end if

end program
  • Why so complicated? The standard already allows component initialization. – evets May 25 '20 at 18:29
  • This method doesn't allow the compact, non-redundant initialization of fields to sensible values (as opposed to uninitialized memory), that I am looking for. Most notably, it doesn't guarantee initialization regardless of usage of the type, as default values do. – kdb May 26 '20 at 7:33

You have found a bug in different compilers. Your code is standard conforming. Fleshing out the code a bit, the following should print '2 2 2'.

program main

implicit none
! F2018, 7.5.1, page 64: A derived type can be parameterized by one or
! more type parameters, each of which is defined to be either a kind
! or length type parameter and can have a default value.
! F2018,, page 69: A type parameter may be used as a primary in
! a specification expression (10.1.11) in the derived-type-def.
! 10.1.11 Specification expression (page 156)
! ...
!    R1028 specification-expr  is scalar-int-expr
! C1010 (R1028) The scalar-int-expr shall be a restricted expression.
! A restricted expression is an expression in which each operation is
! intrinsic or defined by a specification function and each primary is
! ...
! (13) a type parameter of the derived type being defined,
type data2(n)
   integer, len :: n
   integer :: array(n) = 2
end type data2

type(data2(n=3)) :: a

print *, a%array  ! This should print 2 2 2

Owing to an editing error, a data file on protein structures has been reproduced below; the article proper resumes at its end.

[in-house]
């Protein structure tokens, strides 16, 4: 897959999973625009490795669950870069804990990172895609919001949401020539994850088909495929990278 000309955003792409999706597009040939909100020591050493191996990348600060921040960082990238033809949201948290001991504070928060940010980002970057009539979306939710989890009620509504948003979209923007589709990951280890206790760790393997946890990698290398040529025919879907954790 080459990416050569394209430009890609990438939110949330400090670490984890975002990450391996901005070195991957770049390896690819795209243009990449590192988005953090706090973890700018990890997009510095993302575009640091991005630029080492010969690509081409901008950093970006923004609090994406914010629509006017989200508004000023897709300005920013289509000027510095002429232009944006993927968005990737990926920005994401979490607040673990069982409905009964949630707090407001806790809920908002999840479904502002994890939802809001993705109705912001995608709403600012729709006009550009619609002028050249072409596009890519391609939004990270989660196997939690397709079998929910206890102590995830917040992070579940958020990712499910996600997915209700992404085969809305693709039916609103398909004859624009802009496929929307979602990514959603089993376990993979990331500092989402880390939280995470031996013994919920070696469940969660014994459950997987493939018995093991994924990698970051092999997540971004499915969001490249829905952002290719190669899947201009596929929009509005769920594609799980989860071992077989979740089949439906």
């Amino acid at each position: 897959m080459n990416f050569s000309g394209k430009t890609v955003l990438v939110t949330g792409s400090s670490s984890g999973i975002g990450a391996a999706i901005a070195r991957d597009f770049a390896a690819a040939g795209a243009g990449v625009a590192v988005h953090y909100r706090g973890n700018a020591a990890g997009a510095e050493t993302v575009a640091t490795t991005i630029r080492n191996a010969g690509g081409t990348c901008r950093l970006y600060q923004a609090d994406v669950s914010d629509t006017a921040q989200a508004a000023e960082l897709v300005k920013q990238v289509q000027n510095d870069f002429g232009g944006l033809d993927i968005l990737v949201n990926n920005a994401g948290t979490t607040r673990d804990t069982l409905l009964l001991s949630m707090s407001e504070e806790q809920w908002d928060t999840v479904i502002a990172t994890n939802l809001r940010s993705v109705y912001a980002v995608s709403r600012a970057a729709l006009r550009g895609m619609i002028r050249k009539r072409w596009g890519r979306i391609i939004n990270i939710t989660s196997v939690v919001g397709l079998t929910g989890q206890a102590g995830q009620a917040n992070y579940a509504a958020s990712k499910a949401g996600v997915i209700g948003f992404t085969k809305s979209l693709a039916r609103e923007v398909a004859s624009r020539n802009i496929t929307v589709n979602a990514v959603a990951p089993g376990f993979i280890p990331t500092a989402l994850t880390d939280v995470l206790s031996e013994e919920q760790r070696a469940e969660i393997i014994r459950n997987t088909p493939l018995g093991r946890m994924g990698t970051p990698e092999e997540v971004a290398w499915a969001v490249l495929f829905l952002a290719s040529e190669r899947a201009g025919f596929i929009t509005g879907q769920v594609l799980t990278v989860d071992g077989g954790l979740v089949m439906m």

end program main

gfortran compiles the code, but prints '0 0 0', so gfortran has a bug in applying the component initialization.

  • 2
    Please see my answer and the comments there to see why I think this answer is wrong. However, I'll add here that one cannot look at rules in isolation. The use of a length type parameter in a specification expression is uncontroversial (to the extent that it's hard to see why we'd even have length parameters without that ability), but specification expressions do not appear in the context of default initialization. allows us to have a component integer :: array(n) (for n a length parameter) but it says nothing about default initialization which is subject to further constraint. – francescalus May 25 '20 at 20:54

Your Answer

By clicking “Post Your Answer”, you agree to our terms of service, privacy policy and cookie policy

Not the answer you're looking for? Browse other questions tagged or ask your own question.